High altitude programming


I enjoyed reading Peter Norvig’s recent article “How to Write a Spelling Corrector”, in which he remarks.

… I figured that on the plane flight home, in less than a page of code, I could write a toy spelling corrector that achieves 80 or 90% accuracy at a processing speed of at least 10 words per second.

This isn’t the first time Google’s director of research has confessed to programming on a plane. While others sit back and listen to their ipod shuffles, Norvig writes a Python program to unshuffle his.

Why ever would anyone want to write code on a plane? There’s hardly enough space on those teeny tables to balance a laptop, and (as he acknowledges in both essays), an internet connection is unlikely.

Possibly he’s showing off: after all, his intelligent friends, Dean and Bill, had no idea how a computer program could even perform such magic, let alone one written in less than a page of code and on a plane. Maybe he’s overworked, and the plane is the only opportunity he gets for such recreational projects.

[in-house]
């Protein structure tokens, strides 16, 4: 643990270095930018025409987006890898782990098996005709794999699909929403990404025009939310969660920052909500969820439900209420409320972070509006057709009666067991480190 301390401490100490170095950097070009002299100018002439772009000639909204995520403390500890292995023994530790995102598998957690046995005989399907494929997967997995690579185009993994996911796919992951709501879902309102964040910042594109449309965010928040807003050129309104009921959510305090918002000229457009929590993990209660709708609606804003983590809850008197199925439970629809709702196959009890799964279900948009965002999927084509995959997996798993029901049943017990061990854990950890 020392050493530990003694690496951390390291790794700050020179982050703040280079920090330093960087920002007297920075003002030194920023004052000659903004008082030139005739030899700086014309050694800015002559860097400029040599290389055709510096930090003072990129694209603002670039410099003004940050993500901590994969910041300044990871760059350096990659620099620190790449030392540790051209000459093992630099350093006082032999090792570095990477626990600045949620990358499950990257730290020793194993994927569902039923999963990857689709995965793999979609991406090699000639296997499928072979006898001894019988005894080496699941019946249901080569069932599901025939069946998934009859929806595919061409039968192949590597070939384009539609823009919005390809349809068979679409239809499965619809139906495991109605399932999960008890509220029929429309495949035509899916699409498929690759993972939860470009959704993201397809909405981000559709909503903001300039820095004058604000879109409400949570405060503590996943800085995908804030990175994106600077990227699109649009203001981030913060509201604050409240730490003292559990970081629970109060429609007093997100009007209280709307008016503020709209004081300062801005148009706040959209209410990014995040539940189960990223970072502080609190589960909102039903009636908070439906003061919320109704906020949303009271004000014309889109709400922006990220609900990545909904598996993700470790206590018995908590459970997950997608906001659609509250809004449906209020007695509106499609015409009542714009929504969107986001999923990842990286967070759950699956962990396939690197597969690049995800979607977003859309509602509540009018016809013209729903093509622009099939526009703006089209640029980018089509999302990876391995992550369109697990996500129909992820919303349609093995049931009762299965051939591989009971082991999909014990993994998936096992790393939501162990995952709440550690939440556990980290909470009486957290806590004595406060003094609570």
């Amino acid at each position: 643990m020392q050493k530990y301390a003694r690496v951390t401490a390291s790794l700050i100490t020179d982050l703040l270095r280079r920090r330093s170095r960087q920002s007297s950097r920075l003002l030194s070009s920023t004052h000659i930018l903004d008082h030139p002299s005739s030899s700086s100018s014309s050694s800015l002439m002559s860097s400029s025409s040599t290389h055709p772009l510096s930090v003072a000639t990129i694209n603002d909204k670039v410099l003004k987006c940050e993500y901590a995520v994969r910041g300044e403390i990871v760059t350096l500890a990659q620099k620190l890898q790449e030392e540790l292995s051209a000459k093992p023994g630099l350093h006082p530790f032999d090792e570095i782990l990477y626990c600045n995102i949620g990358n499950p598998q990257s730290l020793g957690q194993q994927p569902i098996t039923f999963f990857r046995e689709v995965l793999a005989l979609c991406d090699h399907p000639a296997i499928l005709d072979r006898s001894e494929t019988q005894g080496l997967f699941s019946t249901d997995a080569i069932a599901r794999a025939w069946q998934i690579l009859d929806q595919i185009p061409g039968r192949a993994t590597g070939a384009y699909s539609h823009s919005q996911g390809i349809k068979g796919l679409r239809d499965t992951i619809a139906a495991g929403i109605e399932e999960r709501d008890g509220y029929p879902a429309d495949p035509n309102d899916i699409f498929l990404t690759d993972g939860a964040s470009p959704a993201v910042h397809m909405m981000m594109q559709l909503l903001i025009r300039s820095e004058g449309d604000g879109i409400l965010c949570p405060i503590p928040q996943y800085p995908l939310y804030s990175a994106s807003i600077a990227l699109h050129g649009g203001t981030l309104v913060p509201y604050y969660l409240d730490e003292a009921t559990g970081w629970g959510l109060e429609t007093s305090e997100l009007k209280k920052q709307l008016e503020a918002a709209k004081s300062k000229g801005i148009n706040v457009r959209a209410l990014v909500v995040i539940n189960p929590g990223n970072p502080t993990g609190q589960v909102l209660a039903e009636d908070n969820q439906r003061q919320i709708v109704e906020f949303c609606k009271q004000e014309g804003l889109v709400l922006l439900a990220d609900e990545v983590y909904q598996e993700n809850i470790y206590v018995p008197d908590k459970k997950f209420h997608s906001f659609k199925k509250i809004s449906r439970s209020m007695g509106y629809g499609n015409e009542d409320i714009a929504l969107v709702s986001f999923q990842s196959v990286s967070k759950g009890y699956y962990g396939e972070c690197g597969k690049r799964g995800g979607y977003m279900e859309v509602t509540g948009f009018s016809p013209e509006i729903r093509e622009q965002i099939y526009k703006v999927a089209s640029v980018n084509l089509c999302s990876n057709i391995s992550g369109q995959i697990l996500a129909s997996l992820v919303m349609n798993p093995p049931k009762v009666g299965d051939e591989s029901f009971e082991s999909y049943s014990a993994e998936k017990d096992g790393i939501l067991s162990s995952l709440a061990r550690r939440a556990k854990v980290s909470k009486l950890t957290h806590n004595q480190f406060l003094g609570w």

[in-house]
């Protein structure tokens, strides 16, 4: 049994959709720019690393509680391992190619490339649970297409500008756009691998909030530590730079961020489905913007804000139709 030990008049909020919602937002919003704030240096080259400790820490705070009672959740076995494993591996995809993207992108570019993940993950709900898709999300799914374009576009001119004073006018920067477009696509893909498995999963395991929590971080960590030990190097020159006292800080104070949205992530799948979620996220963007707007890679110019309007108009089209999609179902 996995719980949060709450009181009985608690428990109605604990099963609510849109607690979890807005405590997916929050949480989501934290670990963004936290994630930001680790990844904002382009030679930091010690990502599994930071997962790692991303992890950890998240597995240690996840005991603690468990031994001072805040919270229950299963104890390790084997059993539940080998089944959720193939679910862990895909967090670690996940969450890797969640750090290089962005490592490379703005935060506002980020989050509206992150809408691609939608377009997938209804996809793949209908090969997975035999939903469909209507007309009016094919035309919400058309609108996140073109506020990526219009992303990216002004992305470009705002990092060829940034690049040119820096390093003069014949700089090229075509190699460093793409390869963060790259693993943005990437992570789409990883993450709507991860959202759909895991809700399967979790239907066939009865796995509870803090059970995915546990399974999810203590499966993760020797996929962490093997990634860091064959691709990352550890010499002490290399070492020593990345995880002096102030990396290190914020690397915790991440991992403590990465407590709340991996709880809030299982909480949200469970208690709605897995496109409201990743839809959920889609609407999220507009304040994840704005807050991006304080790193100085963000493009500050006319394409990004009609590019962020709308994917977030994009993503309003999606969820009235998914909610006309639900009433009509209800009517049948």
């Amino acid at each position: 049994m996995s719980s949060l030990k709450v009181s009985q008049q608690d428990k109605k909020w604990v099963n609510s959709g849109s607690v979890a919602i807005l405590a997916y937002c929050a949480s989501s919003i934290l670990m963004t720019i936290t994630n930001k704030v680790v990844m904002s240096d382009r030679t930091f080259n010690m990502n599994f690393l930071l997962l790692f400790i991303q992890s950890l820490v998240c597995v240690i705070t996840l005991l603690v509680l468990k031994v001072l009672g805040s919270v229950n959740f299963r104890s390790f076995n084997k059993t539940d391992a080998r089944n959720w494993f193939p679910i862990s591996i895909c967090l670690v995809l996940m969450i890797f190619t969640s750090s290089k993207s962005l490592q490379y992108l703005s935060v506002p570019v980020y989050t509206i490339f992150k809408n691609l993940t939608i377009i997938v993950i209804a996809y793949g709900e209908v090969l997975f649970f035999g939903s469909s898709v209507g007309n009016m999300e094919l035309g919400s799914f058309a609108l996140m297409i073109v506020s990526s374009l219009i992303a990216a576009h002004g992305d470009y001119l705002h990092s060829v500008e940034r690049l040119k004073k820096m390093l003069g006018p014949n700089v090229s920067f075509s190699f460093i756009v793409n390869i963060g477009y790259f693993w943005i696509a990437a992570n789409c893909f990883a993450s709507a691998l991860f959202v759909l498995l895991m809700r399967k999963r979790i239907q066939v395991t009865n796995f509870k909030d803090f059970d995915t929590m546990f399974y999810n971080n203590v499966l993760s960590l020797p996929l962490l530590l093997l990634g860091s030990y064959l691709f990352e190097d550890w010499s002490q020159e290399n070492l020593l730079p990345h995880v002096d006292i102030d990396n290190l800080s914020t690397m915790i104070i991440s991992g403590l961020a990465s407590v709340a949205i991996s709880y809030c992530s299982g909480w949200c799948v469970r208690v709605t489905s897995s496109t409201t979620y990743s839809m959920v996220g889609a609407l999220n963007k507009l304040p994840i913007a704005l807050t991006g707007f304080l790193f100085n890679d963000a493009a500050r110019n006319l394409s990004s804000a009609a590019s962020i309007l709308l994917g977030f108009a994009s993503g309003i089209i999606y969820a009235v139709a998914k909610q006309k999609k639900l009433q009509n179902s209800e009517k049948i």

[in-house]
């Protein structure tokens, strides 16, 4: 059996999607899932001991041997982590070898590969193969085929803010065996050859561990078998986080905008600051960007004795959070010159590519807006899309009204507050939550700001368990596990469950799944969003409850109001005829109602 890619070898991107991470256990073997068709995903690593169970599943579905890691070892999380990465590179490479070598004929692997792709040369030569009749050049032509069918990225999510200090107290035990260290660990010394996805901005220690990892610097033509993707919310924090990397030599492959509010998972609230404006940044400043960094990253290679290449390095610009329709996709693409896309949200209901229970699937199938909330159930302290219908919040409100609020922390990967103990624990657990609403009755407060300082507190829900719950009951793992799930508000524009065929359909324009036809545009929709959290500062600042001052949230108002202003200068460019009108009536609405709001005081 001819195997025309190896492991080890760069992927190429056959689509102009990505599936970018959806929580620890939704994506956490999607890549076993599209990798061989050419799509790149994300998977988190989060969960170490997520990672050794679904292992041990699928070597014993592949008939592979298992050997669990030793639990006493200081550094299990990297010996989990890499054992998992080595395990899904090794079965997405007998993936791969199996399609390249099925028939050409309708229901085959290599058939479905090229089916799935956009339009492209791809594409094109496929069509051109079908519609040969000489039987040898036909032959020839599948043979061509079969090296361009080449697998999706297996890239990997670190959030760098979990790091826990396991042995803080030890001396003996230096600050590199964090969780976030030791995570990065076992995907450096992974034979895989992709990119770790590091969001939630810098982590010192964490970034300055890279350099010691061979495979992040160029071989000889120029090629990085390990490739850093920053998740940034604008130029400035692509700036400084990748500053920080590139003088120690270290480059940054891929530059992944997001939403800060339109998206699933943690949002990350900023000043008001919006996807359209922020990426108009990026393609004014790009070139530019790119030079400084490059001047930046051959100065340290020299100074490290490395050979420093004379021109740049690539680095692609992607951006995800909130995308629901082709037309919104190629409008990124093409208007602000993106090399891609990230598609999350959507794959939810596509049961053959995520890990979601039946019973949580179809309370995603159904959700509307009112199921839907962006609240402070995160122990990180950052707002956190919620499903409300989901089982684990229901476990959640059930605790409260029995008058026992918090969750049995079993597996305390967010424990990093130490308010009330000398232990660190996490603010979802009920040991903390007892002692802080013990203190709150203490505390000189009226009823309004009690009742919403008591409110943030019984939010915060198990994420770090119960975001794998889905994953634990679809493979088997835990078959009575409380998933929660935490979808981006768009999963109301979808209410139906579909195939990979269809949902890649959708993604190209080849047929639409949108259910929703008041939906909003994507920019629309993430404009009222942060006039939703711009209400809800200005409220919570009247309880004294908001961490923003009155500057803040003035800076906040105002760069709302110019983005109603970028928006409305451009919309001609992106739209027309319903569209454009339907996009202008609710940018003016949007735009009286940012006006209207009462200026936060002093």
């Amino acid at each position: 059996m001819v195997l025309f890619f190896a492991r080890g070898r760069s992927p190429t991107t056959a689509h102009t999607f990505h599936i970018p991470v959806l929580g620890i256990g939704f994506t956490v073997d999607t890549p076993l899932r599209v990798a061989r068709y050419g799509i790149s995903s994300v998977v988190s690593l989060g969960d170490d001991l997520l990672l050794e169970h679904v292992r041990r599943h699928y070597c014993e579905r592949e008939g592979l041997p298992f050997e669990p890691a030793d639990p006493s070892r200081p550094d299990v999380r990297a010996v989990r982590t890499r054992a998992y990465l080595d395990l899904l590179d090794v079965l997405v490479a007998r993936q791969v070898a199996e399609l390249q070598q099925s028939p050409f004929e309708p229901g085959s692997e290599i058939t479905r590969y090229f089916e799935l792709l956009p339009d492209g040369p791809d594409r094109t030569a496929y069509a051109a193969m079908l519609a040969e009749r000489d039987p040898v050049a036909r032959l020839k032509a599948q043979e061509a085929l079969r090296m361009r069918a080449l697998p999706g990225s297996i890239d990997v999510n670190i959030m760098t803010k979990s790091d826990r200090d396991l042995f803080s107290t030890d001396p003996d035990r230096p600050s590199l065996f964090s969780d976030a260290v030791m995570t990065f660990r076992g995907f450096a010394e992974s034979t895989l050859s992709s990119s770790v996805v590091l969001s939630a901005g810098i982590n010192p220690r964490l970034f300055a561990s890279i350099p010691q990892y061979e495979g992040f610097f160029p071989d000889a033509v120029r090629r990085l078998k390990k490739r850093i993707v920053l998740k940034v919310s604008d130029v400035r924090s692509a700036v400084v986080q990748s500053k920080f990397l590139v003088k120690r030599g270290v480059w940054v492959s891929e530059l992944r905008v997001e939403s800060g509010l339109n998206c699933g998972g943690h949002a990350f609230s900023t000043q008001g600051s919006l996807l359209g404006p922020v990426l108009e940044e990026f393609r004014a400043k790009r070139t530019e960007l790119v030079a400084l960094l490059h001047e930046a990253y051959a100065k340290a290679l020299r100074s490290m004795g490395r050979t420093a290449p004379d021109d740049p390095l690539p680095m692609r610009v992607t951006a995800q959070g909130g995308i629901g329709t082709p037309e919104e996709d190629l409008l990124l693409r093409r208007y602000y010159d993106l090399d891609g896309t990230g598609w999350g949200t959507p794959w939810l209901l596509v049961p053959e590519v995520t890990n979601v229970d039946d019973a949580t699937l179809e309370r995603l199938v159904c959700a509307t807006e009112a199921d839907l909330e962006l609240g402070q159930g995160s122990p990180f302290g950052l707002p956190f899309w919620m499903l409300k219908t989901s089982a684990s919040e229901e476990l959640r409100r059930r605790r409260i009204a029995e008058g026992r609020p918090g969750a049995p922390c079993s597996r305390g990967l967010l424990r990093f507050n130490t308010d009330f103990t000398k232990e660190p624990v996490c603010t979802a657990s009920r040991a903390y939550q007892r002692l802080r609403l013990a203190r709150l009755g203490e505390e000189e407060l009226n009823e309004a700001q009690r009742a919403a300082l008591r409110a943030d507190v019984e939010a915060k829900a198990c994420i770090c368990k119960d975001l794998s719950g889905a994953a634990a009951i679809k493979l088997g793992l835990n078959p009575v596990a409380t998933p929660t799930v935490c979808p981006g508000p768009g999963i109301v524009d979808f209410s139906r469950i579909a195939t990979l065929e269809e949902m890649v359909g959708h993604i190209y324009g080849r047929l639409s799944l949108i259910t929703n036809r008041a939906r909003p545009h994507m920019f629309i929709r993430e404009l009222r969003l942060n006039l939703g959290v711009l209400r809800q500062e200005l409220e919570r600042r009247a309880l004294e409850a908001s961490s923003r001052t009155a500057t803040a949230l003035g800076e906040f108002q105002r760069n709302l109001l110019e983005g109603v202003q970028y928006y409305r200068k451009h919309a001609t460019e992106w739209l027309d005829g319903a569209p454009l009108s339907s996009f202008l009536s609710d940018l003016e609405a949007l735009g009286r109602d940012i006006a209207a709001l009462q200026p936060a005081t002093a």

I don’t think so. I’ll confess to having programmed on a plane myself, and suspect the real reason is that an aeroplane is — perhaps suprisingly — a good place to get some thinking done. The absence of an internet connection can be a bonus: all too often in this age of instant messaging and syndication, the internet is a distraction. I’m not surprised that a serious thinker like Professor Knuth doesn’t even read email.

Some suggest humans are naturally nomadic, and that movement aids concentration. Maybe so. Certainly if I go jogging at lunchtimes, technical problems seem more tractable on my return. And I can digest a specification or a text book at least twice as quickly on a train as I could in an office.

Spell Correcting Google

$ curl -s http://norvig.com/big.txt -o big.txt && \
  curl -s http://norvig.com/spell.py -o spell.py && \
  python -c "import spell; print spell.correct('google')"